Before this time, the Portuguese had been taking African slaves from the West Coast of Africa to Portugal as early as 1433. Now, slaves were transported directly from Africa to Brazil, and the trade followed a triangular route. European goods were taken to Africa and sold. African slaves were purchased and taken to Brazil to work on the sugar plantations, and sugar was exported from Brazil to Europe.

The decline of the sugar industry in the 17th century led Portuguese colonizers operating on the coast of Brazil to go inland, and here they found gold and diamonds. These valuable products were carried from Brazil to Europe. Portuguese traders then used the money made from the sale of gold and diamonds to buy African slaves and ship them to Brazil. In the 19th century, coffee became the crop sold to Europe.

Image and surrounding text pulled from

Image and surrounding text pulled from

Enslaved Africans were taken from various parts of Africa and brought to Brazil. Many came from present-day Guinea and later from the Congo and Angola and the east coast of Africa. This wide-reaching trade created a diverse population of African slaves. Twice as many males as females were taken to Brazil and more adult slaves than children. Most slaves entered the country through the port cities of Salvador, Rio de Janeiro, and Santos.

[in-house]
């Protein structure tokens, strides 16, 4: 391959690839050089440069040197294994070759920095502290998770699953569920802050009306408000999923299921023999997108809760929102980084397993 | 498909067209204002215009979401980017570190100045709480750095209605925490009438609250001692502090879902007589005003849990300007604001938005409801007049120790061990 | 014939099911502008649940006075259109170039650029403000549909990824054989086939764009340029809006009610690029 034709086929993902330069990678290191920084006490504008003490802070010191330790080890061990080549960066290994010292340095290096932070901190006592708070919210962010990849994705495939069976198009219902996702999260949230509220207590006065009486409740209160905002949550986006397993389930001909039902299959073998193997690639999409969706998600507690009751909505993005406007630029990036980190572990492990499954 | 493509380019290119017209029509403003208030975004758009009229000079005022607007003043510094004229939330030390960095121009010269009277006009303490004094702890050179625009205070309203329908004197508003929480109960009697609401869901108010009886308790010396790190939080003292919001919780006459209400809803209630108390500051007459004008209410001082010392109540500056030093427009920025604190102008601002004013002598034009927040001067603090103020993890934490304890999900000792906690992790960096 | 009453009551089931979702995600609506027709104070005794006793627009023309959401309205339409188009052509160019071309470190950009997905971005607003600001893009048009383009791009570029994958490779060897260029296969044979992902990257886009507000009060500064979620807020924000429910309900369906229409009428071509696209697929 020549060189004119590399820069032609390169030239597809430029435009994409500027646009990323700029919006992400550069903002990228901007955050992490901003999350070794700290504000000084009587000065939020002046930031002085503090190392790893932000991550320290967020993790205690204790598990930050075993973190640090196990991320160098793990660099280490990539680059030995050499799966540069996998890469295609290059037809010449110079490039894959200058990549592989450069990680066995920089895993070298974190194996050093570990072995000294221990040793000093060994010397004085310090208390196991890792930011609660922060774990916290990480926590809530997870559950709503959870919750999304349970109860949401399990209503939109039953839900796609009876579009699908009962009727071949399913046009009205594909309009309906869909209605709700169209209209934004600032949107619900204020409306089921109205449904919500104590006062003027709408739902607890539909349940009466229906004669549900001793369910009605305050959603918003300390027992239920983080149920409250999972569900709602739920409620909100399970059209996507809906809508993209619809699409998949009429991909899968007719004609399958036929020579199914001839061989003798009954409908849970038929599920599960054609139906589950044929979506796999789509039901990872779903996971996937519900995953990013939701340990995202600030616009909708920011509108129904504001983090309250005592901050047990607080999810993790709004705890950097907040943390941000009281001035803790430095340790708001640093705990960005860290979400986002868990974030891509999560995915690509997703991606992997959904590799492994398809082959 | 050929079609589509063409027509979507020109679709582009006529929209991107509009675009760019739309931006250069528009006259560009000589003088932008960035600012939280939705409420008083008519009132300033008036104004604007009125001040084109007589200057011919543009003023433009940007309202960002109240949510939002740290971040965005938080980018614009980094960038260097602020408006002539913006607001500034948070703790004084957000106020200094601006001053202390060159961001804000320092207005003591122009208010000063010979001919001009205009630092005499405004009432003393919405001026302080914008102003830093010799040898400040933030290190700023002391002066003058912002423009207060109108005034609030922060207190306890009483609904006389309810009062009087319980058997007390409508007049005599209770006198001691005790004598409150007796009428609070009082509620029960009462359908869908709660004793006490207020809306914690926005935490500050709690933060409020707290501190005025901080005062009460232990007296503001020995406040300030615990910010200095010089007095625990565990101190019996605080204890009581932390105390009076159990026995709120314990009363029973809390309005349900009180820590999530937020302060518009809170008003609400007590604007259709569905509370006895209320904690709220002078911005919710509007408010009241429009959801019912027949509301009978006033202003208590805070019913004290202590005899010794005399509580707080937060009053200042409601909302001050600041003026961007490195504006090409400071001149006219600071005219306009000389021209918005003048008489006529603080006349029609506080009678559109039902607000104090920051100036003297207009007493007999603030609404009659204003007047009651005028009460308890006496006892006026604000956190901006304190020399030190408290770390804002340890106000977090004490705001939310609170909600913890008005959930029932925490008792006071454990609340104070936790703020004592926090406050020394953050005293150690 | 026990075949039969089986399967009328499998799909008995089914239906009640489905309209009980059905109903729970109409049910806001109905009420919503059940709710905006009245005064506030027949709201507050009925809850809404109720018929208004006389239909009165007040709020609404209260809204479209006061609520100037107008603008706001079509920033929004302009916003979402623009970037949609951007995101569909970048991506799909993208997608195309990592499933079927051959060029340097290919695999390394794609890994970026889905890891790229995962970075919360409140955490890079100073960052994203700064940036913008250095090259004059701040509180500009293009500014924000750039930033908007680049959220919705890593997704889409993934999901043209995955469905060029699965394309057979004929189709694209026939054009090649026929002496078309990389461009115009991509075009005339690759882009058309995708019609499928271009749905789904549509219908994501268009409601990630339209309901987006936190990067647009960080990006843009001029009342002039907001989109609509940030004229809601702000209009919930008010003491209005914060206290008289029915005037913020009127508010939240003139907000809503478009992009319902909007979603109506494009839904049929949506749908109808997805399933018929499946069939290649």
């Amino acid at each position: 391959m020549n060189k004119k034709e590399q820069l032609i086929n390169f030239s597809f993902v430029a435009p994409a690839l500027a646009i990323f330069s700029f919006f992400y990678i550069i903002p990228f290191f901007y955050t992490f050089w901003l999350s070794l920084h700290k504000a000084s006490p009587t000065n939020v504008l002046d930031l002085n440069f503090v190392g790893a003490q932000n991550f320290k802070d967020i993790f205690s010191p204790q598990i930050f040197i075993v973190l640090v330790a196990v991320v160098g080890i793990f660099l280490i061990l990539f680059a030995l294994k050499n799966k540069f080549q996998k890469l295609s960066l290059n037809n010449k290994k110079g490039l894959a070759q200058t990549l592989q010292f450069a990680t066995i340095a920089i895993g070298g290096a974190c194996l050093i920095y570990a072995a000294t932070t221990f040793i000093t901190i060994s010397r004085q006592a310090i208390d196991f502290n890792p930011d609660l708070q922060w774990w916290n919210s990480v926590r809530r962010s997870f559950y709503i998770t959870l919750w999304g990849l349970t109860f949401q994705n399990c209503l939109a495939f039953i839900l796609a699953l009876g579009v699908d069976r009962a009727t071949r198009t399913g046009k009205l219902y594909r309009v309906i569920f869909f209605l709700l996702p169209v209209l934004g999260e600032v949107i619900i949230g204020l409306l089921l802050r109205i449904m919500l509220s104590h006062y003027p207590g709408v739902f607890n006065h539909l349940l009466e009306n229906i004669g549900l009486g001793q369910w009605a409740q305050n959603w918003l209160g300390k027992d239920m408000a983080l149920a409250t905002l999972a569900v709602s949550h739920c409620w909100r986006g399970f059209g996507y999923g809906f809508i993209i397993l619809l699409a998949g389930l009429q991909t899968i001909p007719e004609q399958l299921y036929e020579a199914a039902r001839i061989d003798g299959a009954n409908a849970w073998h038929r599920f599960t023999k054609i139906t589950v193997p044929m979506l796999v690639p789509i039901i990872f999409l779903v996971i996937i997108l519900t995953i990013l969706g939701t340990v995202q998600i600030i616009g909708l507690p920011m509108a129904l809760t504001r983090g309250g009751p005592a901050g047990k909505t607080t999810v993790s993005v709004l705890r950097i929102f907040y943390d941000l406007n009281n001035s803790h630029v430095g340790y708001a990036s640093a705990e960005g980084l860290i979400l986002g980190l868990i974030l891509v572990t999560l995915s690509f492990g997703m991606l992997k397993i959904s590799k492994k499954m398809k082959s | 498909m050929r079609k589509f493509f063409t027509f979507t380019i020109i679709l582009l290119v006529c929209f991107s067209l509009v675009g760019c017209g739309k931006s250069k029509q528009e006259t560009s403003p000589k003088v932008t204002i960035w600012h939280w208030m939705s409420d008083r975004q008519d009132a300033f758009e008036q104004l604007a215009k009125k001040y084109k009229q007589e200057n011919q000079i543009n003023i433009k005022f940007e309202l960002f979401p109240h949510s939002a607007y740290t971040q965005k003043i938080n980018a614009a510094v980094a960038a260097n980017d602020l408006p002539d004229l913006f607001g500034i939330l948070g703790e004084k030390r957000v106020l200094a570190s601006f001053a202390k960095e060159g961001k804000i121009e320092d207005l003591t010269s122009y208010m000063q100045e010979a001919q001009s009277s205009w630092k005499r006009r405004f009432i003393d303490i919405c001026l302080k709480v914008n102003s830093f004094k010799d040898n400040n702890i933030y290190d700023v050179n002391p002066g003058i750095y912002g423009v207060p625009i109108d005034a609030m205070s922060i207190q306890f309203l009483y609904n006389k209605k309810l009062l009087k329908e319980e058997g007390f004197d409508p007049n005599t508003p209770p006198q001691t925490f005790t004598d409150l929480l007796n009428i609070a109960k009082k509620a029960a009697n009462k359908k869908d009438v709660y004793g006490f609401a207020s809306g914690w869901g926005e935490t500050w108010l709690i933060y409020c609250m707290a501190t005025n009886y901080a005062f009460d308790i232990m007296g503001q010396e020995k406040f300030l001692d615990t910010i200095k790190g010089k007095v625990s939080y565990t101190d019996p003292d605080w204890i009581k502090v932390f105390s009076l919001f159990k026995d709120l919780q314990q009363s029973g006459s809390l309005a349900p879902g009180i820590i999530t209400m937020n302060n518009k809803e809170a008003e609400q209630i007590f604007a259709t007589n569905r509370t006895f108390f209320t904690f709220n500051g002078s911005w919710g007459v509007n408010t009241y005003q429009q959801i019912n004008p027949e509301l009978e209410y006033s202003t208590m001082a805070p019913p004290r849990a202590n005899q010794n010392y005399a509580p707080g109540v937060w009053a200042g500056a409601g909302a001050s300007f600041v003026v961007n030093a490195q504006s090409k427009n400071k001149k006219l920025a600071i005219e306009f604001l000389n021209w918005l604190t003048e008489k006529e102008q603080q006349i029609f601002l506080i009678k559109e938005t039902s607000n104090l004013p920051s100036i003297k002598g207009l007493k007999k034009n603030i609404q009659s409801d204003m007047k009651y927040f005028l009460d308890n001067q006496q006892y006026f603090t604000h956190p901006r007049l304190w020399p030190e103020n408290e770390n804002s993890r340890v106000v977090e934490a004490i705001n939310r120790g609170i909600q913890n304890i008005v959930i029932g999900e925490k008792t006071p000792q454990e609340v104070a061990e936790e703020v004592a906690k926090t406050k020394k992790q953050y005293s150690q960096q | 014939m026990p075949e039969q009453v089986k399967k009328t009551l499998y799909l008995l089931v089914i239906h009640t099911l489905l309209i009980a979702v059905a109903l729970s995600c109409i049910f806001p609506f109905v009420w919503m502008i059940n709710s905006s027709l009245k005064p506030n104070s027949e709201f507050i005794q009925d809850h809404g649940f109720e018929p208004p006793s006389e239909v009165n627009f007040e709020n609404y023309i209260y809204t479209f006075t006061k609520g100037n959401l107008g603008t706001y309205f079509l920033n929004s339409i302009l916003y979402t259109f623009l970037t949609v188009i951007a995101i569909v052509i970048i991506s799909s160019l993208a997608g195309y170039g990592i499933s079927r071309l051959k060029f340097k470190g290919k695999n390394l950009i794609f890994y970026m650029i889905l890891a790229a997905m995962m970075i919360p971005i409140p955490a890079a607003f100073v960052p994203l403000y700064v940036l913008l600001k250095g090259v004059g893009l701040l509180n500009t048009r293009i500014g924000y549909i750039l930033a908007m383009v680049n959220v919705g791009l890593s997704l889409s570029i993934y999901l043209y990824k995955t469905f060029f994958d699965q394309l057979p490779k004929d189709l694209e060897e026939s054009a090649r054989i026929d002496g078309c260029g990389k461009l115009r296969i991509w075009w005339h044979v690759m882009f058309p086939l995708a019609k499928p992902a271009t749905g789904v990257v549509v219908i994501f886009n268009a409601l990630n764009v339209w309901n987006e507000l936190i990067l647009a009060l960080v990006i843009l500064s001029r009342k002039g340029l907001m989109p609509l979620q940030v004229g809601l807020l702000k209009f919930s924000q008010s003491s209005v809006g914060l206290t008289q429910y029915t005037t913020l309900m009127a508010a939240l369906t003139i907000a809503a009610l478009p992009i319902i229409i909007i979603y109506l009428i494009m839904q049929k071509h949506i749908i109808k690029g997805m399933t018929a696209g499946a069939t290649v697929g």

1) Tupi-Guarani (indigenous people of Brazil): Nascent underbrush growing on an area of recently cleared scrubland. From caá or kaá [underbrush] + coêra, poêra or puêra [a form of the past tense that says that the current underbrush is not the one that it used to be; i.e. the scrubland was cleared and then reborn]. The theory is that slaves played capoeira in the scrubland, and that escaped slaves fleeing from the capitães-do-mato (officers sent to recapture them) hid in the underbrush and even used capoeira to defeat the slave hunters.

2) Portuguese: Big basket or cage in which capons and other birds are kept. From capão[capon, a male chicken castrated when young] + the suffix eira. This etymology suggests that slaves bringing cages of birds to sell at the market used to pass their time there by playing capoeira.

3) African: From the Kikongo word kipula or kipura. In the cultural context of the Congo, these words referred to sweeping ground movements used in martial arts. The connection of this etymology to capoeira is through the movements, since the art of capoeira uses many ground movements and sweeps. - See more at: